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I'd love to hear SOMEONE explain it, too, 'cause I've felt what I think Gigantic is talking about. Ahough I'm not certain whether it was the lighter weight/mass of the rear wheel or maybe a difference in tread patterns, tire pressures, atmospheric pressure, or whether I was riding with or against the direction of the earth's rotation. Seriously, it does seem that it takes less effort to accelerate a lighter rear wheel than a heavier one.
Accelerating a lighter wheel does take less energy. But you accelerate both wheels when you ride so swapping front and rear wheels does not reduce he amount of energy it takes to accelerate the bike.
 

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Accelerating a lighter wheel does take less energy. But you accelerate both wheels when you ride so swapping front and rear wheels does not reduce he amount of energy it takes to accelerate the bike.
no. the motor is driving the rear, not the front; that might be true in a 2wd system, but is not necessarily the case in 1wd. Yes, there is extra weight being pushed down the road on the front wheel, but that extra weight is not contributing or detracting from driveline efficiency. Throw a 29er wheel on the back of your bike, you'll find that it is dramatically easier to pedal, easier still if you put on a 700c road wheel.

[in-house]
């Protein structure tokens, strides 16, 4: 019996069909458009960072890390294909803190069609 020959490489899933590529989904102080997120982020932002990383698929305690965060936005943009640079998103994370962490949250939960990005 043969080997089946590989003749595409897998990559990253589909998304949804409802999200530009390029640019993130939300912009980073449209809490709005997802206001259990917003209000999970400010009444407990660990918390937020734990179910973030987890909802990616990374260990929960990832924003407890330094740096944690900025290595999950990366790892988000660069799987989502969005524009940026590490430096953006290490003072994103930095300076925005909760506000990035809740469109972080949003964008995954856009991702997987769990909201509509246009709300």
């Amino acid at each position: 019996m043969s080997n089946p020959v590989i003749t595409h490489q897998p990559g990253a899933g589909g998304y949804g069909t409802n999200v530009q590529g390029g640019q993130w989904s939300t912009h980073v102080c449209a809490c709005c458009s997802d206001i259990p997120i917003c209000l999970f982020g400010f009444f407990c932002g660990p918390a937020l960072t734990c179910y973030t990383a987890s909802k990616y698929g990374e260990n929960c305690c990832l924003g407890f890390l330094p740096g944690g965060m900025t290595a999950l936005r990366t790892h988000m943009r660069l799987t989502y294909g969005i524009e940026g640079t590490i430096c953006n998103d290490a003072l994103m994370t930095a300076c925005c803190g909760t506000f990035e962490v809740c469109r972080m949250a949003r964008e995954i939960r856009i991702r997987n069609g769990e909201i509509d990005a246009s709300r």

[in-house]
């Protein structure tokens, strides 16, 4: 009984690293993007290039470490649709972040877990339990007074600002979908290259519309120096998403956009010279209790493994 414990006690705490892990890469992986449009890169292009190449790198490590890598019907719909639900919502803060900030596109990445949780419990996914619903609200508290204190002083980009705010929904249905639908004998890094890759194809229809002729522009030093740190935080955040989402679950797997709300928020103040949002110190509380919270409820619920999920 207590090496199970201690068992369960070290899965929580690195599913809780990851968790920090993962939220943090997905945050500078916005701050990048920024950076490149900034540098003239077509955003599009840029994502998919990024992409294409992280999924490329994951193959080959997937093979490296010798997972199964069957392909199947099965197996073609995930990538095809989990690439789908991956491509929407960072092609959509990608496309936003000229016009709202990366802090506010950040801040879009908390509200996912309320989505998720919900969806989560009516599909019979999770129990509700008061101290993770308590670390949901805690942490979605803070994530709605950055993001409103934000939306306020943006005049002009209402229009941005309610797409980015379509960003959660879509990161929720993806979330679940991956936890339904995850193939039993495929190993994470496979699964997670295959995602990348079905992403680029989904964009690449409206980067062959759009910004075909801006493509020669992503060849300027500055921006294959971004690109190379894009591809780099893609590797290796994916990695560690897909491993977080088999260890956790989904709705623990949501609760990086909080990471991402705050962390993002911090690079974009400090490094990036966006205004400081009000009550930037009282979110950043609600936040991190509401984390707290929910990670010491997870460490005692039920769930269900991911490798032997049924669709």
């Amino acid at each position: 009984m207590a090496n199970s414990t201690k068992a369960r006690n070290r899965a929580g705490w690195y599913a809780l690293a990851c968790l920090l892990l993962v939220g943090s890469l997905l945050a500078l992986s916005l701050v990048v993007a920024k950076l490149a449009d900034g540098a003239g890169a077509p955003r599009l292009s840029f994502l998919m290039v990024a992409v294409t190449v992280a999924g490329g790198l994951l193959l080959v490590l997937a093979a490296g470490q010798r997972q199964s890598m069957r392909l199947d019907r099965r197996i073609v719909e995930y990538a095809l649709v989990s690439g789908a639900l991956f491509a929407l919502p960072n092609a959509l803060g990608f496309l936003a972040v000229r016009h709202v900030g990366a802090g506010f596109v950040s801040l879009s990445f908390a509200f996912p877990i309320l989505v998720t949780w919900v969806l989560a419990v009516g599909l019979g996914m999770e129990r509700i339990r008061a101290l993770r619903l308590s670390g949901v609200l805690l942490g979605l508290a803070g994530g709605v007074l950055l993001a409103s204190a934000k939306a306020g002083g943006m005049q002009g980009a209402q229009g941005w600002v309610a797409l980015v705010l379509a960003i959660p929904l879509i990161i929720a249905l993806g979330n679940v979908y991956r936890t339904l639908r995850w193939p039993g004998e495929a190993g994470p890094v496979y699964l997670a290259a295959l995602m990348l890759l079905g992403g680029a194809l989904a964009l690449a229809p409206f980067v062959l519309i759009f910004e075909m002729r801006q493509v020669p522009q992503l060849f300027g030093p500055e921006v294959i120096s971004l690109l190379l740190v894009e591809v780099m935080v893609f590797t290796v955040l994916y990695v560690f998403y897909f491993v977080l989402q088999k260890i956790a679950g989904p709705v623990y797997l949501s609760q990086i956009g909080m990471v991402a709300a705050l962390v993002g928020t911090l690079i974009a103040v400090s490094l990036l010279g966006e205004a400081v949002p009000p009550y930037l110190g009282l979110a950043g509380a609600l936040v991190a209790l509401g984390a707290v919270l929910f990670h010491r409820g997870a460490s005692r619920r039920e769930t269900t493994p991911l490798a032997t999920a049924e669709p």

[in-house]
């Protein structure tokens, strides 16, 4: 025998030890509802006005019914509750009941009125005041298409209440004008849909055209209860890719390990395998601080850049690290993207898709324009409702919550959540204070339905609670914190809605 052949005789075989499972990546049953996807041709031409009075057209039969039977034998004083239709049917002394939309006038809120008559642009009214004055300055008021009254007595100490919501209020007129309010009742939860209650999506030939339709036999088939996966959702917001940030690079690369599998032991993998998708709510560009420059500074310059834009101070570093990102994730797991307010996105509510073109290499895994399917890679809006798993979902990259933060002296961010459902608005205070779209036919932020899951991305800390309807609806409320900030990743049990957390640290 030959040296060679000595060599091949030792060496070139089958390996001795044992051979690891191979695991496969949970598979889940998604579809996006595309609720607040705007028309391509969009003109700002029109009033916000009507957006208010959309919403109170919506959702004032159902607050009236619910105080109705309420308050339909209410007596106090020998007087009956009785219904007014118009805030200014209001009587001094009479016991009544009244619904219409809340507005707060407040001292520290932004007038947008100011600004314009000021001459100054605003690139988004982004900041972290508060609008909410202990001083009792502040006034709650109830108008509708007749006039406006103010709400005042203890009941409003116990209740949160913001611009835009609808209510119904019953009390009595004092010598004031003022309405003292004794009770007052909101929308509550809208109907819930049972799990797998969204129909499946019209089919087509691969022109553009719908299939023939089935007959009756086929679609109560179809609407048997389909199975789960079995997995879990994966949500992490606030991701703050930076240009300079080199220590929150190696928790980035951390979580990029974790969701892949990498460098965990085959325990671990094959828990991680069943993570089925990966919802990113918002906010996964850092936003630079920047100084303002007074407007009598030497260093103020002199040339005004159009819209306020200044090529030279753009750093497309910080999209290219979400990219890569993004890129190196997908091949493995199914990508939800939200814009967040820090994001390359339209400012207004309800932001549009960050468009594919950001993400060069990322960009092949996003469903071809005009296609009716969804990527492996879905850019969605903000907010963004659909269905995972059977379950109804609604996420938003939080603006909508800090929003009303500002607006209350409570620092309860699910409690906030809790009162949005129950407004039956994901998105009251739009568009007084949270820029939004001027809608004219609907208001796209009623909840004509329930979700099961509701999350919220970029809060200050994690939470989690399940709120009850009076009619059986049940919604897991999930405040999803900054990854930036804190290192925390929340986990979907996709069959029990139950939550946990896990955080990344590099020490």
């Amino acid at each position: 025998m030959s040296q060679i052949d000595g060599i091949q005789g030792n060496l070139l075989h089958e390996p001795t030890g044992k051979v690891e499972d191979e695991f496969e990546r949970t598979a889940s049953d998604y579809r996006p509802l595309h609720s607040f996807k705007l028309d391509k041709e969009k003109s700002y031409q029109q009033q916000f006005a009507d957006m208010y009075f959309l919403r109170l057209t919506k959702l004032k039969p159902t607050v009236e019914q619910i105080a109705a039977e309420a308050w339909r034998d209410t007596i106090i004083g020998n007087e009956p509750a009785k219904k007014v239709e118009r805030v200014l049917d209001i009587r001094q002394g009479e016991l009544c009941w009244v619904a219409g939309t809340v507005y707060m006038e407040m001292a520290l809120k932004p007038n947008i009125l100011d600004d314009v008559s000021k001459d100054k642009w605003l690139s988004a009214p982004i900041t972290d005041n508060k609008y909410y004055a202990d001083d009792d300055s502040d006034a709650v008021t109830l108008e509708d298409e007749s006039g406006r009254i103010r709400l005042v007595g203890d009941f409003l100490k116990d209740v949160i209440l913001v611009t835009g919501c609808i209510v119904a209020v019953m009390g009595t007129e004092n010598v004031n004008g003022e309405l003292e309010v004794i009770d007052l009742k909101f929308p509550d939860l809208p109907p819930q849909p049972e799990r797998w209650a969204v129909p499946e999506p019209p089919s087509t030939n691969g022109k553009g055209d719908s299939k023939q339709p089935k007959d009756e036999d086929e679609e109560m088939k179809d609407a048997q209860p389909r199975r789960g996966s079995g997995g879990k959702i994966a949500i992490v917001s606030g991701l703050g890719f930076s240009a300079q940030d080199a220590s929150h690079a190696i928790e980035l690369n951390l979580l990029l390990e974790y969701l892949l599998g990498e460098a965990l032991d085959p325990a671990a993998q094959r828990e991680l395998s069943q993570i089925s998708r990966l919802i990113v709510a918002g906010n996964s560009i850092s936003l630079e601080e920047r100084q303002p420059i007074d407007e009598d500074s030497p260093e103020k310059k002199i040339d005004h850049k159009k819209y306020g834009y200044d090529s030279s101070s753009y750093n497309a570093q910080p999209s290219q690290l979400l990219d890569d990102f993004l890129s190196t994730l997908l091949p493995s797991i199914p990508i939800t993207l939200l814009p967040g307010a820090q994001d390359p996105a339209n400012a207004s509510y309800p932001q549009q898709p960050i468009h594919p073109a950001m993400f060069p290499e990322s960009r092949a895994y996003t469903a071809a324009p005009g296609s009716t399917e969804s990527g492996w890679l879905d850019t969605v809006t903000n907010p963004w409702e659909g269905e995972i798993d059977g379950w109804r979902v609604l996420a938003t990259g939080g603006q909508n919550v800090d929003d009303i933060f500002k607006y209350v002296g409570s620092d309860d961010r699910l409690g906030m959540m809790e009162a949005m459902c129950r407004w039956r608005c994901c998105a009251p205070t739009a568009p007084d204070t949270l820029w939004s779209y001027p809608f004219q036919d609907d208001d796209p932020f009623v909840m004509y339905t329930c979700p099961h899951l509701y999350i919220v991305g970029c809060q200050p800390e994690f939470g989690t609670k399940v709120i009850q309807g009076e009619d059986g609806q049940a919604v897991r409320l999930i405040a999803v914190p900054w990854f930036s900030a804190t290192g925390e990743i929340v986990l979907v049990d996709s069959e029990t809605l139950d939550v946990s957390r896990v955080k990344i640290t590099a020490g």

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no. the motor is driving the rear, not the front; that might be true in a 2wd system, but is not necessarily the case in 1wd. Yes, there is extra weight being pushed down the road, but that extra weight is not contributing or detracting from driveline efficiency. Throw a 29er wheel on the back of your bike, you'll find that it is dramatically easier to pedal, easier still if you put on a 700c road wheel.
facepalm.jpg

Mr. Inertia doesn't care which wheel your chain attaches to, he's still going to do his job.
 

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no. the motor is driving the rear, not the front;
Wrong. If you're not driving the front.... who is? Can I pour concrete in there and it magically spins up for free?

The motor (you) is driving both wheels. You are spinning both, and that takes energy. Do you really deny that? Come on man.